Hancock Will Go Public With Vision Zero Plan Next Week, Denverites Cheer

DSC_0739
WalkDenver Executive Director Gosia Kung speaks to a crowd gathered to support ending traffic deaths and injuries. Photo: David Sachs

On Wednesday, Denver will join other cities in America and abroad that have committed to ending deaths and serious injuries on their streets. About 60 people gathered at the steps of City Hall on Friday to show some love to Mayor Michael Hancock, who will officially launch a Vision Zero plan next week.

The Vision Zero Coalition, a group of advocates who will watchdog the city’s efforts, called it a “love-in” — a sort of live valentine to Hancock. Friday’s event was light-hearted, but advocates know that the reason for the gathering is anything but.

“Fifty-nine people died on Denver’s roads last year,” said Joel Noble, co-chair of the Inter-Neighborhood Cooperation’s transportation committee. “That’s 59 too many. Our residents know that no one should be risking our lives simply getting around the city by any mode of transportation.”

INC reps about 100 neighborhoods that united to demand Vision Zero last year. Noble joined leaders from the Transit Alliance, BikeDenver, and WalkDenver, who told the crowd why Vision Zero is a must.

“We’re demonstrating today that the value of our people, the value of life is clear, and Denver residents want streets that are safe for all,” said Transit Alliance Executive Director Kathleen Osher.

“We’re all pedestrians by design, but some of the most vulnerable pedestrians worth noting are children walking to school, seniors, people with disabilities, and people for whom walking is the only form of transportation that they can afford,” said WalkDenver Executive Director Gosia Kung.

Advocates spoke about Vision Zero being the start of a culture change, or as Denver resident David Rapp put it, a new “muscle memory” for everyone.

“I walk my son and other kids to school every day, and we encounter regularly deficiencies in the infrastructure as pedestrians walking to school,” Rapp said. “We have to push a button and we get to wait up to 100 seconds for that light to change and cross Colfax. When drivers drive there, the light is always green, so they’re gonna keep going through because it’s always green. It’s never red, and that’s how people get hurt.”

In its press release about next week’s announcement, Denver Public Works called Denver an “emerging leader” in Vision Zero, but it’s way too early to claim that status. Adopting the goal of zero deaths is just a first step. The real effort involves redesigning dangerous streets and reshaping policies to calm traffic and save lives. On Wednesday, when Hancock unveils the first bits of his Vision Zero plan, we’ll have a clearer idea of how he plans to act.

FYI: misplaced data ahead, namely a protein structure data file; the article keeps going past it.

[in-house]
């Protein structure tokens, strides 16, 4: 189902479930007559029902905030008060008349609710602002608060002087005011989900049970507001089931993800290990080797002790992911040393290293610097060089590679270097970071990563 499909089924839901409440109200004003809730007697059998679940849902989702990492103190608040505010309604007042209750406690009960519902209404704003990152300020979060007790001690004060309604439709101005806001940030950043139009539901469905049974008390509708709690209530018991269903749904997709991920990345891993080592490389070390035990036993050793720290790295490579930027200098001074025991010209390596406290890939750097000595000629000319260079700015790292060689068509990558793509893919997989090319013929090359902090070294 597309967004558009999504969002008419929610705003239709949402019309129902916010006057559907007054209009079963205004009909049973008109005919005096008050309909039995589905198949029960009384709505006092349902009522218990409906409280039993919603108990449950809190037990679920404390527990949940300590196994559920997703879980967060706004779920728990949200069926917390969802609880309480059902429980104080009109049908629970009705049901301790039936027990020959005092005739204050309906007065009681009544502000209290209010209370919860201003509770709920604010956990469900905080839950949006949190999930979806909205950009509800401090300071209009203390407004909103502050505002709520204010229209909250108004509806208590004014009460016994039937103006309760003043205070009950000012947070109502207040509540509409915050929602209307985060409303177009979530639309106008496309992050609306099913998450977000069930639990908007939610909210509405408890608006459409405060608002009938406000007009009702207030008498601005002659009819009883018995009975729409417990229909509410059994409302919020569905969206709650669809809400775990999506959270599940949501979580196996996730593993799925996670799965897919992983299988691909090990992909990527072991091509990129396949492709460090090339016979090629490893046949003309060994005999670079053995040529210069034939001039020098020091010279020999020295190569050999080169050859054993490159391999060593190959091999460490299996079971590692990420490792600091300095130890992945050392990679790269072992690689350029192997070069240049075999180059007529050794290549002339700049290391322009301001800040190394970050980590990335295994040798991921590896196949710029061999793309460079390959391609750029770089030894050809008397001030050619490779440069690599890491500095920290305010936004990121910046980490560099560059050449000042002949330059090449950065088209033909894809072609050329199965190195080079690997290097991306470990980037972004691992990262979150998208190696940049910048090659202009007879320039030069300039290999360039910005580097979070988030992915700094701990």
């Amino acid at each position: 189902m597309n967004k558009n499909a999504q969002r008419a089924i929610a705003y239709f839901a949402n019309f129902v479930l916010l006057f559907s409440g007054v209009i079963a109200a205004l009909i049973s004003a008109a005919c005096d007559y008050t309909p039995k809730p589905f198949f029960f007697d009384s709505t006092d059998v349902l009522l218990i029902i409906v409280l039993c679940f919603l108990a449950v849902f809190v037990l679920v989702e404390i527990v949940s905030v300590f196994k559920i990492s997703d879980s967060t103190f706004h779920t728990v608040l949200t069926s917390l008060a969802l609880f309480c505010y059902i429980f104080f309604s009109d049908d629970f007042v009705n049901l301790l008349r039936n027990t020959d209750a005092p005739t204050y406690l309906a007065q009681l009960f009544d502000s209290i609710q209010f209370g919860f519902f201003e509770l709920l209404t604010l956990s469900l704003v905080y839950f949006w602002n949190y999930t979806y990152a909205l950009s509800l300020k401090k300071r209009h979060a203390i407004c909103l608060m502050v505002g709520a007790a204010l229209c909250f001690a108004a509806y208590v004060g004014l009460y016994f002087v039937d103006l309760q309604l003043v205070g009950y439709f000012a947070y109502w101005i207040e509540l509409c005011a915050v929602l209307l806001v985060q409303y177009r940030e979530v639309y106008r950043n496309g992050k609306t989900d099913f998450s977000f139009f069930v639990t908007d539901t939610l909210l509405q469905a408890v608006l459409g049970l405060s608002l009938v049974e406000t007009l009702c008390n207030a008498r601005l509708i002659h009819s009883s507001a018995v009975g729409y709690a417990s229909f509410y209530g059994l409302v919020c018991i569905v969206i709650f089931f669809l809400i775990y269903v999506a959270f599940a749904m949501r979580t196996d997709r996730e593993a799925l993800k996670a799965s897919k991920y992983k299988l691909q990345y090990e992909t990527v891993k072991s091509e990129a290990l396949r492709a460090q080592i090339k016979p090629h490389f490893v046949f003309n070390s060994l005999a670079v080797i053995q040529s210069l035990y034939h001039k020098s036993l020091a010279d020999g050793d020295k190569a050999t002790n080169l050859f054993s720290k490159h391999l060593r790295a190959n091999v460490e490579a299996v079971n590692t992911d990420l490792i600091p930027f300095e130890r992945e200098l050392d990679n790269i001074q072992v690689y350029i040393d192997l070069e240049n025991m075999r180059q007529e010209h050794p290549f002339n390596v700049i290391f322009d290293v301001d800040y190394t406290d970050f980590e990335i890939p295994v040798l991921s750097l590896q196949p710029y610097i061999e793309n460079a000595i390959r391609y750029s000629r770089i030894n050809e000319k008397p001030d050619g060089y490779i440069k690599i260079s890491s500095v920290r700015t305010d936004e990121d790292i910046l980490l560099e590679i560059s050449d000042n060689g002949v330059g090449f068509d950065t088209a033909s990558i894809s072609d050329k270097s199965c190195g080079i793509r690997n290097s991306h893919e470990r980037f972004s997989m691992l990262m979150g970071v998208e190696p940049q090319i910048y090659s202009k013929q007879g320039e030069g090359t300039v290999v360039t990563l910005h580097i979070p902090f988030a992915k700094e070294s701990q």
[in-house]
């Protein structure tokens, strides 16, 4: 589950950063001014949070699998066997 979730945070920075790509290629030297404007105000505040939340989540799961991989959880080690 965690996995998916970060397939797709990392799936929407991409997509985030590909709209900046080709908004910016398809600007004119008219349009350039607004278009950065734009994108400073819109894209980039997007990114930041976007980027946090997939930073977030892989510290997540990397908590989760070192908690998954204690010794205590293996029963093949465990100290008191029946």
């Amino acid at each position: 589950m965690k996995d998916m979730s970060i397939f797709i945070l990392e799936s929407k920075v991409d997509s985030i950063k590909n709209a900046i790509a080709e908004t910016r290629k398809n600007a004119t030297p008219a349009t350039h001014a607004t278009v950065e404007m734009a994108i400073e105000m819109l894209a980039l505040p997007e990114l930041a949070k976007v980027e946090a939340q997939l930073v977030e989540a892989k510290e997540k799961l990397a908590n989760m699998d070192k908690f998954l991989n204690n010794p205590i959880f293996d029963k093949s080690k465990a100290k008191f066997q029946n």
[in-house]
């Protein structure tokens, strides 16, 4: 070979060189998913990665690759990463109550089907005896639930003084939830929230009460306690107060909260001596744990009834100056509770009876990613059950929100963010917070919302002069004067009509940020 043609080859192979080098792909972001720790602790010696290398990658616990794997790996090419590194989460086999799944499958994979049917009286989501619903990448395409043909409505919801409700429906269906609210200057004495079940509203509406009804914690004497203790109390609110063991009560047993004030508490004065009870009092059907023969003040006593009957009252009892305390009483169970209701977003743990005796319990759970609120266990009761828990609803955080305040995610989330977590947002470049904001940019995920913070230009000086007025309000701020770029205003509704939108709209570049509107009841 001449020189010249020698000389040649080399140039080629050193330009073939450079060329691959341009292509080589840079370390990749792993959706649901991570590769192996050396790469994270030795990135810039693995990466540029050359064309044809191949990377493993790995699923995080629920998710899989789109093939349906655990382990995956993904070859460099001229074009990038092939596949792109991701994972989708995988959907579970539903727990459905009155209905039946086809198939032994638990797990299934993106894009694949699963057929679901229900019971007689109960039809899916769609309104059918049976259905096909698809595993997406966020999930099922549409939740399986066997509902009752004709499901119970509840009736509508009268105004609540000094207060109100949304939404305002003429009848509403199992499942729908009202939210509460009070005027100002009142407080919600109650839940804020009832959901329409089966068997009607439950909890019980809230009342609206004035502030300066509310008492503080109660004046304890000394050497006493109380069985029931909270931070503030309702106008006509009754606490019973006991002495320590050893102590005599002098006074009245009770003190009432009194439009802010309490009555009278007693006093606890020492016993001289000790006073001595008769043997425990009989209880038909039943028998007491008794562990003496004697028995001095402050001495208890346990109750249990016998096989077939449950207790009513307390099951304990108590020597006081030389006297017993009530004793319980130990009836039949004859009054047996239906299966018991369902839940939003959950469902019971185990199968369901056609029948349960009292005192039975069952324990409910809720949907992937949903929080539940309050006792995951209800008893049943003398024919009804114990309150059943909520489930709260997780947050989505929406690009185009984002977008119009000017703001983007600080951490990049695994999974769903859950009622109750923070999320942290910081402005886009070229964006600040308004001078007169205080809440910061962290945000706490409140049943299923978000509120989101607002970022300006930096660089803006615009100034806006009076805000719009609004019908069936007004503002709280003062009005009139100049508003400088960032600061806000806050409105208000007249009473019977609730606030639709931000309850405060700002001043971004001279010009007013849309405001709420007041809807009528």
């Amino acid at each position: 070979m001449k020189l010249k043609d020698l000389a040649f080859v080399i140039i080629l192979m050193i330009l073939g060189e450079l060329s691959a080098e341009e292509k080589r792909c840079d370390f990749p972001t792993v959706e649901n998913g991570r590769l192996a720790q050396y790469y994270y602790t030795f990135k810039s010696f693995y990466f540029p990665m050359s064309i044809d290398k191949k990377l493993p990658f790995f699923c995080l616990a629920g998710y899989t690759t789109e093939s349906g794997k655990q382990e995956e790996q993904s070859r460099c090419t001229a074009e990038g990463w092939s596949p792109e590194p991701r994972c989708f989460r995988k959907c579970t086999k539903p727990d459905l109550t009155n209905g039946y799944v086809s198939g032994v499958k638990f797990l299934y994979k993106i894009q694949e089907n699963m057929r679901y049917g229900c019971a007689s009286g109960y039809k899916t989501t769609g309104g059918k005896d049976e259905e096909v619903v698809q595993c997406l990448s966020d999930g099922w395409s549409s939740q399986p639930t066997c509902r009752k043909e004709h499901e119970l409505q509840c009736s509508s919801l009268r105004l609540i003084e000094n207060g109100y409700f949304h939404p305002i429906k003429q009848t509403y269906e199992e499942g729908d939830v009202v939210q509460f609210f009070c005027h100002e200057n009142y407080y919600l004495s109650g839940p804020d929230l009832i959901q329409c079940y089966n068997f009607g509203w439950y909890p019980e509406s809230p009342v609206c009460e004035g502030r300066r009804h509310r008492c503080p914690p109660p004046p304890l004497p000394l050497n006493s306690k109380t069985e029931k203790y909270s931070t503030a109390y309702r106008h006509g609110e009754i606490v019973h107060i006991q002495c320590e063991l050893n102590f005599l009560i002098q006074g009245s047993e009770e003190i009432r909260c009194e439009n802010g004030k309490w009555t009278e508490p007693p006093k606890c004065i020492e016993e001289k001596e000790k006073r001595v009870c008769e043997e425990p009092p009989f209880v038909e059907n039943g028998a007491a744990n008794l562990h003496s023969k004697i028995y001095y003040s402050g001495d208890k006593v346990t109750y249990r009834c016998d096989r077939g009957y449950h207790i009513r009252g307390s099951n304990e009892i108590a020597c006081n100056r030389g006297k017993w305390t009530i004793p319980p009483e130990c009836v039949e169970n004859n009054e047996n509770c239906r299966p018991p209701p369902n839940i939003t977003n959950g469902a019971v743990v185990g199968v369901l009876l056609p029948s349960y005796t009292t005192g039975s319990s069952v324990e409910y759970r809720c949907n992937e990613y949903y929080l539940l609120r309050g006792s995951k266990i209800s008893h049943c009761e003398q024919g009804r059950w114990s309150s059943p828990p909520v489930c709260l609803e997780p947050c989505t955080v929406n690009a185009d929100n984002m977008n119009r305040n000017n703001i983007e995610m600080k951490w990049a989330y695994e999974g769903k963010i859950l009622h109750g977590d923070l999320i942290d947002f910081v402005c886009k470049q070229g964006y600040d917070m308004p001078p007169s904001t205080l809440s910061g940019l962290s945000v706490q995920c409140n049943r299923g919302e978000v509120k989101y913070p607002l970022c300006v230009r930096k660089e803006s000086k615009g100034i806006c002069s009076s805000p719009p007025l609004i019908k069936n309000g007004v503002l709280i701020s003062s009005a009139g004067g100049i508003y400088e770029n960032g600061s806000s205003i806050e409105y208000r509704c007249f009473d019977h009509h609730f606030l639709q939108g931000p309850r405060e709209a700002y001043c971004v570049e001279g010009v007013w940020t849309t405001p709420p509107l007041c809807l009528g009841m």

• iBikeCommute

    Denver has a transit alliance? We could really use their advocacy on the colfax and broadway corridors.

  • neroden

    Hopefully Denver will do better on Vision Zero than New York.

    In New York City the DAs actively collude with the murderous drivers to make sure they can murder again.

ALSO ON STREETSBLOG

Today’s Headlines

|
Traffic Deaths Fell Slightly Nationally, But Increased in Colorado (DenPo) New Blueprint for City Growth and Transportation Won’t Pretend Neighborhoods Are Static (DenPo) Density Near Transit Means More Places for People to Live and Work (ABC7) Trump’s Infrastructure Plan a “Trojan Horse” to Cripple Environmental Oversight (KGNU) Driver Kills Michael Miller in the Springs, Faces […]

Today’s Headlines

|
South Pearl Neighbors See Apartments as “Threat” to Parking; Zoning Could Require Ground-Floor Uses (Denverite) Planed Tower at 17th and California to Induce Traffic With 780 Parking Stalls (DenPo) Parking Lot Becomes 49 Homes for People Without Housing (Fox31) City Hiring Staff to Marshal Bond-Funded Projects (DenPo) Plan for A Line Delays Next Weekend as […]
From left, Denver Public Works Executive Director Eulois Cleckley, Metro Denver Chamber President Kelly Brough, Seattle City Traffic Engineer Donho Chang, and former Seattle DOT chief Scott Kubly. Photo: Jack Todd/Bicycle Colorado

Denver Can’t Count on Automated Vehicles to Fix Our Busted Transportation System

|
The auto industry probably loves Colorado’s enthusiastic embrace of automated vehicles. But if decision-makers bet on robo-cars as a transportation panacea, to the exclusion of proven urban transportation solutions, they risk repeating past mistakes that hollowed out urban centers and deepened our dependence on cars. We can make our city streets safer and more efficient today […]